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Honored Advisor

Extreme example, insurance affecting acres

I saw this on New Agtalk.  The 34,000 acre Diamond Ring ranch was put into corn, rent <$20/acre  T-yield 51bu.  Those familiar with it say it should be put back to grass and cattle.   Apparently, it`s planted and they pray for rain or it`s a insurance deal.   Crop insurance enables ground like this to be put in row crops.  See, I would assume they hit the jackpot on yields last year, but this year it`s a settlement check in their mailbox.  Crop insurance is subsidized and probably be too expensive to run schemes like this if the operator had to pay full freight. 

 

https://talk.newagtalk.com/forums/thread-view.asp?tid=726604&mid=6200229#M6200229   

 

 

image.pnghttps___talk.newagtalk.com_forums_get-attachment.asp_action=view&attachmentid=477949&imagerotation=720

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32 Replies
Veteran Advisor

Re: Extreme example, insurance affecting acres

BA  - keep in mind  '''  times  R  chain gen ''   &   one man's folly is another's circus  or  fortune I'm confuuZed  ---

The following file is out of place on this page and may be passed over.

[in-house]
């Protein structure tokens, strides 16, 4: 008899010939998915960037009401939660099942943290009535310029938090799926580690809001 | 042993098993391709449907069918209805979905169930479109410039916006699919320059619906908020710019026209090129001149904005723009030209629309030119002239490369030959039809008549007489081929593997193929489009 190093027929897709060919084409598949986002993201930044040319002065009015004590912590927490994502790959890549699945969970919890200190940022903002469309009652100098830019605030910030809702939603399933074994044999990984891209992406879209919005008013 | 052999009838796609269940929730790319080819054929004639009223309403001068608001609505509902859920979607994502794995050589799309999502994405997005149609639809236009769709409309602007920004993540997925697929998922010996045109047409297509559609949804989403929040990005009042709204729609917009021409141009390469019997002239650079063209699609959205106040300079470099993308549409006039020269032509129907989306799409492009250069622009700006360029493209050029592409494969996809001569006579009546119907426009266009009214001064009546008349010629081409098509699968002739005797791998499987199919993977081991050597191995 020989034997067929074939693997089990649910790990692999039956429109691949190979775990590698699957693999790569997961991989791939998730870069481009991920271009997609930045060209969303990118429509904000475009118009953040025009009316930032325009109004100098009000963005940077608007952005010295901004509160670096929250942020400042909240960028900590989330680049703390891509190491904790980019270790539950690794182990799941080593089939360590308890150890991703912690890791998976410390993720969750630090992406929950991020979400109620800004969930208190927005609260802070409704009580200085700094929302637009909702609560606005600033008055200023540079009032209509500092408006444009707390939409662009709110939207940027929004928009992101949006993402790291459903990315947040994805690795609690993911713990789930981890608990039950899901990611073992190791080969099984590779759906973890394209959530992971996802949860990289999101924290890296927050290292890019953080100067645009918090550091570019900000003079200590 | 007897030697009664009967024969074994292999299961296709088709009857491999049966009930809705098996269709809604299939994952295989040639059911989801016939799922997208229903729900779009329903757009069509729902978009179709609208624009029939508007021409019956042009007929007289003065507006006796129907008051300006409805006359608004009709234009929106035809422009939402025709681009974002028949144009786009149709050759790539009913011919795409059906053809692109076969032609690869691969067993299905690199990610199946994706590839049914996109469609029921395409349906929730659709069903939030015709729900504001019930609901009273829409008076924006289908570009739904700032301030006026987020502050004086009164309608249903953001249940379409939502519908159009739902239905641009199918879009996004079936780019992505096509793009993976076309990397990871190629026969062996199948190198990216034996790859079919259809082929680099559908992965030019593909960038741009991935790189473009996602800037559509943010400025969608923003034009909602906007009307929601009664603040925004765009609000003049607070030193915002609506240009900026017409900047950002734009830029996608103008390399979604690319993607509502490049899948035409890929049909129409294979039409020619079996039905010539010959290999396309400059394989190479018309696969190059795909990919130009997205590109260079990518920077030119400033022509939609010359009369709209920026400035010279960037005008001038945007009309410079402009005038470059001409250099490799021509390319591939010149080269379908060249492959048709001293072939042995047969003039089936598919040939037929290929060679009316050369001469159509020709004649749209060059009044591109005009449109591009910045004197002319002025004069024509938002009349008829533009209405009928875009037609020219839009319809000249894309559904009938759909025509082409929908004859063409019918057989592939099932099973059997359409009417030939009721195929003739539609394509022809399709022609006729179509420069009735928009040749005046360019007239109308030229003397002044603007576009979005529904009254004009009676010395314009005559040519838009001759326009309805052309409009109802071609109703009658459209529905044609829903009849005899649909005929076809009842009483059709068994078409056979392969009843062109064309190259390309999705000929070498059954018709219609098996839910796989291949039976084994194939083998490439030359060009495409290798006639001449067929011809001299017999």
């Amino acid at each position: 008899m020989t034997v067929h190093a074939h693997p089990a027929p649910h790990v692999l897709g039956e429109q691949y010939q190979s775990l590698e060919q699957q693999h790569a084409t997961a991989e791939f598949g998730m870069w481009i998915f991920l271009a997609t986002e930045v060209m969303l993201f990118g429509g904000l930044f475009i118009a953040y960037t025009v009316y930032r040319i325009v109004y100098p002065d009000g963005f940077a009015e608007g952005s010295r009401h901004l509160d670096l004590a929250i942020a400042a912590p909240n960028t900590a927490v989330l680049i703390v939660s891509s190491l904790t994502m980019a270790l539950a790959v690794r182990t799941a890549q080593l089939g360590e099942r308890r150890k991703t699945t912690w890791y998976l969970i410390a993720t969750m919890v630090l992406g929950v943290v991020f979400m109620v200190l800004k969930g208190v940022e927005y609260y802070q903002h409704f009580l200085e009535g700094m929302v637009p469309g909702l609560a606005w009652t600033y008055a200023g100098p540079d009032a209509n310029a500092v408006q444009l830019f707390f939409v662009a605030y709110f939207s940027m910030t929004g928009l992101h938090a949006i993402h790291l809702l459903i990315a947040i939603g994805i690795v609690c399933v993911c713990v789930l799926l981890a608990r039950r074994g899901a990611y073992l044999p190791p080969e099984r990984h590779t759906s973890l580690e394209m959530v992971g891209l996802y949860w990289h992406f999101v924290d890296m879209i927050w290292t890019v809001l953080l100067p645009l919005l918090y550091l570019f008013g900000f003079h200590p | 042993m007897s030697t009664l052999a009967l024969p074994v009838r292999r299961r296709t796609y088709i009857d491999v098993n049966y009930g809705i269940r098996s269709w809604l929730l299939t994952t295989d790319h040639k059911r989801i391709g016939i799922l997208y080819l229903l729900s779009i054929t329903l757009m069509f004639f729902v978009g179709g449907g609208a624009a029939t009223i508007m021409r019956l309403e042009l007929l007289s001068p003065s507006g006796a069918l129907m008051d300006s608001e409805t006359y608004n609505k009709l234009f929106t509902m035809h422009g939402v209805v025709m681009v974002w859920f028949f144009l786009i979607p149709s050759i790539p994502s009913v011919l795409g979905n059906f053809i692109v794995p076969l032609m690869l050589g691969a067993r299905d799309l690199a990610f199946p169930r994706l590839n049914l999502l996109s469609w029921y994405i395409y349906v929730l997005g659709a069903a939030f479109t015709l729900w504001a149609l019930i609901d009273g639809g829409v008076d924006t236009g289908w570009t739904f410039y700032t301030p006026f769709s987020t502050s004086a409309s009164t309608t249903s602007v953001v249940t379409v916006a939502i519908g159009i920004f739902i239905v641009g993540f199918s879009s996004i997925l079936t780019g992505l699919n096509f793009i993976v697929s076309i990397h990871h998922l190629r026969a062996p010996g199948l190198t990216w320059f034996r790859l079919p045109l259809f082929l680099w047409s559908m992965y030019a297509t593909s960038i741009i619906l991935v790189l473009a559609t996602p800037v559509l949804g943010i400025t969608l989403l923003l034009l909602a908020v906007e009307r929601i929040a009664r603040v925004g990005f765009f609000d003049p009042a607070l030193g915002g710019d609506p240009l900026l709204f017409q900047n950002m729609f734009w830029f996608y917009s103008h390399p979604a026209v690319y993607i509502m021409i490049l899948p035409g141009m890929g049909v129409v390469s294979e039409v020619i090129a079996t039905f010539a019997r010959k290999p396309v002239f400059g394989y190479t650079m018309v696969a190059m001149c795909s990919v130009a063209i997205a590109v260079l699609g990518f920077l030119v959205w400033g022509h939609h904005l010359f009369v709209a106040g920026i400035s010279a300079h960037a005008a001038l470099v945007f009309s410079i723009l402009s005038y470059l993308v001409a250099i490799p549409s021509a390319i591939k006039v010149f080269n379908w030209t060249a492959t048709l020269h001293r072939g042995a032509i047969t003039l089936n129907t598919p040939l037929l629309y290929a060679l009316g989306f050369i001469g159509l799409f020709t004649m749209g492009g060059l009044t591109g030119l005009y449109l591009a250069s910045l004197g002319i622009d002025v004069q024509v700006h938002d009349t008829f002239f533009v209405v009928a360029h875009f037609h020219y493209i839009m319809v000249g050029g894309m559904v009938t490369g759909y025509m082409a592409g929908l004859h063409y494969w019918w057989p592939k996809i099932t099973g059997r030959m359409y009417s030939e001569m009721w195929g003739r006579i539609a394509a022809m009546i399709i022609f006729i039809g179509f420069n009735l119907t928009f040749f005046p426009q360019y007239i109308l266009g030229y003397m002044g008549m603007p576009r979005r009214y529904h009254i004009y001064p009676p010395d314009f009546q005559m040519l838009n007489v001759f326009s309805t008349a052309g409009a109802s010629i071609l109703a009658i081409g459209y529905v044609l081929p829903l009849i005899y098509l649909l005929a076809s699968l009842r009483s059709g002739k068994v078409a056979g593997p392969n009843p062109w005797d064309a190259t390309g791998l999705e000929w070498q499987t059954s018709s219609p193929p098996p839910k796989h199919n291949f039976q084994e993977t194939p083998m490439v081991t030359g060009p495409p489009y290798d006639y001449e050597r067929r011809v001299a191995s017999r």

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Veteran Advisor

Re: Extreme example, insurance affecting acres

Just wait untill the fields look like that in iowa....you'll be talking different.

 

FYI our county t1 is 61

 

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Veteran Advisor

Re: Extreme example, insurance affecting acres

EL  - I can remember  the auction of machinery assets @ 2006 , seems it was a 3 page bill ,  well, well  full circle again , maybe it should be called a family farm for a  disclaimer ?

There was a time when a notion of piping or a canal water structure from the Missouri to that region in South Dakota ---   

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Honored Advisor

Re: Extreme example, insurance affecting acres